There is nothing like “being there” at a substantial auction. As an old-time auctioneer, I was fortunate to conduct well over 700 sales comprising thousands of sessions, and I miss the interaction that occurred during these sales.
As an auctioneer, I loved standing for hours at the podium, selling to in-person bidders, encouraging them to keep up the bidding, and controlling disruptive behavior. I would start the bidding using mail bids, take bids from all parts of the room and the phone bank, keeping an eye out for those who tried to hide their bidding, figuring out who was bidding or just stretching, and trying not to be derailed by those who talked too loudly or tried to create a distraction so that they could capture the coin. I also loved being in the room to see the excitement of acquisition and to hear the audience applause — even to be part of the disappointment and sometimes anger of the underbidder. I remember worrying that the microphone would die, that the food would not arrive on time, that it would not be hot or good, or that we were not satisfying all those who came to be part of the sale. But mostly, I remember just enjoying the camaraderie of being with all the collectors in the room — something the Internet can never replace.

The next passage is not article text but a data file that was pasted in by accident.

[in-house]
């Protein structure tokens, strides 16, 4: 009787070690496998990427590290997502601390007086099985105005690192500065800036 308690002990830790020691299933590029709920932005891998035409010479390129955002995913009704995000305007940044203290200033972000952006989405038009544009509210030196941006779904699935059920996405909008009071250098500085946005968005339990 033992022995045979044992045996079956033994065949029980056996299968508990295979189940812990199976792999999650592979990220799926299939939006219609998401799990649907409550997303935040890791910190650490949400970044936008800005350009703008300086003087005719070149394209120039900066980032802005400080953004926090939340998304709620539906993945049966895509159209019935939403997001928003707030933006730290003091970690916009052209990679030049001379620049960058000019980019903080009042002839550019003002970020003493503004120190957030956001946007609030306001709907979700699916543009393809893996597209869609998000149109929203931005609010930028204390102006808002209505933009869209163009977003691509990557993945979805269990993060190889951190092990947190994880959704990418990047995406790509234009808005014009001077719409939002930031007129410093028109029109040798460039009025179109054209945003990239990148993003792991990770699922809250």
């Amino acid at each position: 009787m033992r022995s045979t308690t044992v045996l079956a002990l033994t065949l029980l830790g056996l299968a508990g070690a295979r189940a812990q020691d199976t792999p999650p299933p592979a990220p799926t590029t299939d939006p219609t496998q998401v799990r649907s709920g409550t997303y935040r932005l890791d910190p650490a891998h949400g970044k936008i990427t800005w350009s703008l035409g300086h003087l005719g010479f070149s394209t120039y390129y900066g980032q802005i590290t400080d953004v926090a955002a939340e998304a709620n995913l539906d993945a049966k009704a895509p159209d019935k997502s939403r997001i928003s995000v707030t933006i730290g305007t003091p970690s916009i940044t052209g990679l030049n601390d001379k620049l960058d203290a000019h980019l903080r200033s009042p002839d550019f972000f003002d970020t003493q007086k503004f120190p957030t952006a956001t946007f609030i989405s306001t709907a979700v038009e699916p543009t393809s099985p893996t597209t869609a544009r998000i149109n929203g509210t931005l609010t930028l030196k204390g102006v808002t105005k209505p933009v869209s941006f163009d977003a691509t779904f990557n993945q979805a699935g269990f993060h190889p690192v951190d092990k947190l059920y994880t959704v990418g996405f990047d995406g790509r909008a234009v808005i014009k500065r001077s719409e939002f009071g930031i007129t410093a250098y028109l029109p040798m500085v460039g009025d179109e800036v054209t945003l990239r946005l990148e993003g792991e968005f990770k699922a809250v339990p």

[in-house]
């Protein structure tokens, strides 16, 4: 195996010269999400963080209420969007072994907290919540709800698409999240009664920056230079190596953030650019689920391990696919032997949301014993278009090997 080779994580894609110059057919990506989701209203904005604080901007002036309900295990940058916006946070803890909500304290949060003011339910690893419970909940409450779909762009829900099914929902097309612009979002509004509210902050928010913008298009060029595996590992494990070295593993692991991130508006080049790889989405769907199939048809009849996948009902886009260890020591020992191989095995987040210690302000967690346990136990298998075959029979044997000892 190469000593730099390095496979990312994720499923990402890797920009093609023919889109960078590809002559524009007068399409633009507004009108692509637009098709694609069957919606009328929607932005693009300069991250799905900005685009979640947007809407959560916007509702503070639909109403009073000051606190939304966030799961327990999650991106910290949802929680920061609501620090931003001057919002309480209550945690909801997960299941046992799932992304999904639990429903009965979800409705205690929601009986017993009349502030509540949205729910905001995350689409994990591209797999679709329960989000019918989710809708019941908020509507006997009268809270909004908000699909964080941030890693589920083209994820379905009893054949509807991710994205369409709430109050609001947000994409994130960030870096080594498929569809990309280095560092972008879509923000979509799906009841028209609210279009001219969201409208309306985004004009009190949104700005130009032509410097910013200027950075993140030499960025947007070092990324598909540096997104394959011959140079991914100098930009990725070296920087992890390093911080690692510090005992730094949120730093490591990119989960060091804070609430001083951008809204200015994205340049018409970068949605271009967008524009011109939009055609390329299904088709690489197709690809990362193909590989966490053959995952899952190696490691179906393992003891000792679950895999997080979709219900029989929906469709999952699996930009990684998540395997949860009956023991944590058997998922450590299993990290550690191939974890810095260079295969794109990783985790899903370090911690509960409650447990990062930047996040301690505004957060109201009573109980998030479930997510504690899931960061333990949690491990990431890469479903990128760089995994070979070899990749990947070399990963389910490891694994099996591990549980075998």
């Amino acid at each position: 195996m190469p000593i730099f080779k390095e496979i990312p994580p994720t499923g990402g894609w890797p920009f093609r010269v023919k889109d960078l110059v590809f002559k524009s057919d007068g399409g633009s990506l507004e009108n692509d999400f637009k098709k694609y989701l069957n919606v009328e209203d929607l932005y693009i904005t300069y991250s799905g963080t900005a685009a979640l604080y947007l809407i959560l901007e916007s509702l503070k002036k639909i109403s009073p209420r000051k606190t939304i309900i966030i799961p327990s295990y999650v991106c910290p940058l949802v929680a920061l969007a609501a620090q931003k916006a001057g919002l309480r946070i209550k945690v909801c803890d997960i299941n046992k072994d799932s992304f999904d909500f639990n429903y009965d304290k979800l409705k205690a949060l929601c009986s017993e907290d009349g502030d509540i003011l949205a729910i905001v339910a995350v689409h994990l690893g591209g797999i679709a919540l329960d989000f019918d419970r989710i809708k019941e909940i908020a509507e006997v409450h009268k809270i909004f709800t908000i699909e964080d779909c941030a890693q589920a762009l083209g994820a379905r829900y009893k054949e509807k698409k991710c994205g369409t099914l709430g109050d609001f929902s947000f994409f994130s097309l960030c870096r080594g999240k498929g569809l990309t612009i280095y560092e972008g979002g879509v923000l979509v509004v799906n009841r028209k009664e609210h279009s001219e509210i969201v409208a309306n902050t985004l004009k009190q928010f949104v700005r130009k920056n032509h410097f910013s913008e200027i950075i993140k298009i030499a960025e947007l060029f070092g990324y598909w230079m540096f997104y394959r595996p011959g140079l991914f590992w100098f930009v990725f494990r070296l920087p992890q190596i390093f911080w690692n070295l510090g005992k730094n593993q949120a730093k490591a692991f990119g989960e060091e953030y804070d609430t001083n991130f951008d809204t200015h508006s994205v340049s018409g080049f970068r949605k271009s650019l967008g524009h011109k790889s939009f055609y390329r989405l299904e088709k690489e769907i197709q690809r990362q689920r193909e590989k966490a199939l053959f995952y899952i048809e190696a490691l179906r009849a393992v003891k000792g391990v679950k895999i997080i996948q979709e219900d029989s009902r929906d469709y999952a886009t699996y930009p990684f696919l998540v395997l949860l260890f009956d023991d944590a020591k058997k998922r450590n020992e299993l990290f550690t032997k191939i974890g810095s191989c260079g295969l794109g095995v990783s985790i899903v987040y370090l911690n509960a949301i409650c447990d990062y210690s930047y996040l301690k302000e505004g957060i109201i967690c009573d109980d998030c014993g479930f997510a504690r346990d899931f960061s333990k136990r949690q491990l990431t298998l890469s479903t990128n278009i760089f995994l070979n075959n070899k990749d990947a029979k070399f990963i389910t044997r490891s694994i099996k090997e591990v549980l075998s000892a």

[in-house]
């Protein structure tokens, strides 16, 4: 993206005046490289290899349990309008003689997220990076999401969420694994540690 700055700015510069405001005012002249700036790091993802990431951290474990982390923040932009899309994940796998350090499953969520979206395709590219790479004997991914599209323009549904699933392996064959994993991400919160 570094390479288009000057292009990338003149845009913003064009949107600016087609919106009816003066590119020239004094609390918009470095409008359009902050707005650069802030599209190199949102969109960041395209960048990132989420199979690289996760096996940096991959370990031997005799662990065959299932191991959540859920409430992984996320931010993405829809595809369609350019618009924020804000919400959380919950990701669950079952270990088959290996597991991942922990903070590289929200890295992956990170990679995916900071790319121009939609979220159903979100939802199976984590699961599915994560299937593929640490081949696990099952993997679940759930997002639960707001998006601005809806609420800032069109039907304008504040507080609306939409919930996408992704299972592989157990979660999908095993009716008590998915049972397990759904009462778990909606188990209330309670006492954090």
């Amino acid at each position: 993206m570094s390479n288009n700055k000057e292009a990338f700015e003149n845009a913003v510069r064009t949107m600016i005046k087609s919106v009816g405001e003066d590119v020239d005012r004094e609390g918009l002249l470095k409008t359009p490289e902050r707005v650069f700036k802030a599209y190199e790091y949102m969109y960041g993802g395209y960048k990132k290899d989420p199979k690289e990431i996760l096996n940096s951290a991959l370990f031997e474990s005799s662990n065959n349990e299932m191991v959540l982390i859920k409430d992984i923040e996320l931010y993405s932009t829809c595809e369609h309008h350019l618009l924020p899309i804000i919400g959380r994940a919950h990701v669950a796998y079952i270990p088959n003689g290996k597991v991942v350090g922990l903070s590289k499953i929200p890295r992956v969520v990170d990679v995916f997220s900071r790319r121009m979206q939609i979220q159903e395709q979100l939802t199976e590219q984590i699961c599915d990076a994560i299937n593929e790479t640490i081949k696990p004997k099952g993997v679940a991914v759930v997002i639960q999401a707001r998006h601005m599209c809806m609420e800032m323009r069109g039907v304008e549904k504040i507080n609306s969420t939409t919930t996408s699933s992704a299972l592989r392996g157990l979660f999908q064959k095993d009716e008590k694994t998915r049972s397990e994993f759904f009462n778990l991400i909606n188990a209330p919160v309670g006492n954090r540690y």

I fondly remember a Stack’s auction in the early 1960s at the old Park Sheraton Hotel up the street from Stack’s on West 57th Street. During this sale, when a particularly appealing rare Pioneer gold coin came up for bidding, John Ford was in a fierce bidding contest with Max Kaplan, to the point where both deep-voiced, cigar-waving gentlemen stood at opposite sides of the room and yelled at each other to back off. They had to be convinced to sit down and stop shouting and disrupting the auction. On another occasion, during Bowers and Merena’s Virgil Brand Estate auction, I recall John Ford avidly bidding on an 1850 San Francisco hand-engraved and constructed unique gold medal. He was annoyed by the floor competition and, at one point, yelled out in his booming and intimidating voice: “Whaddya want this handmade cockamamie thing for?” It may have worked, for Ford won the lot for $9,900. Almost three decades later, that medal sold in one of Stack’s Ford sales for $316,250, which set a record at that time for the highest price paid for an American medal. This record was then broken in Stack’s November 2006 Baltimore auction when a gold 1889 George Washington Saint-Gaudens medal sold for $391,000, and then that record was broken in the same sale when a Zachary Taylor gold medal sold for $460,000. Both these medals sold in fierce battles between floor and phone bidders, in an auction room nearly as crowded as those during the Ford sales. These are fond memories for me, as auctioneering at Stack’s sales was work and fun at the same time.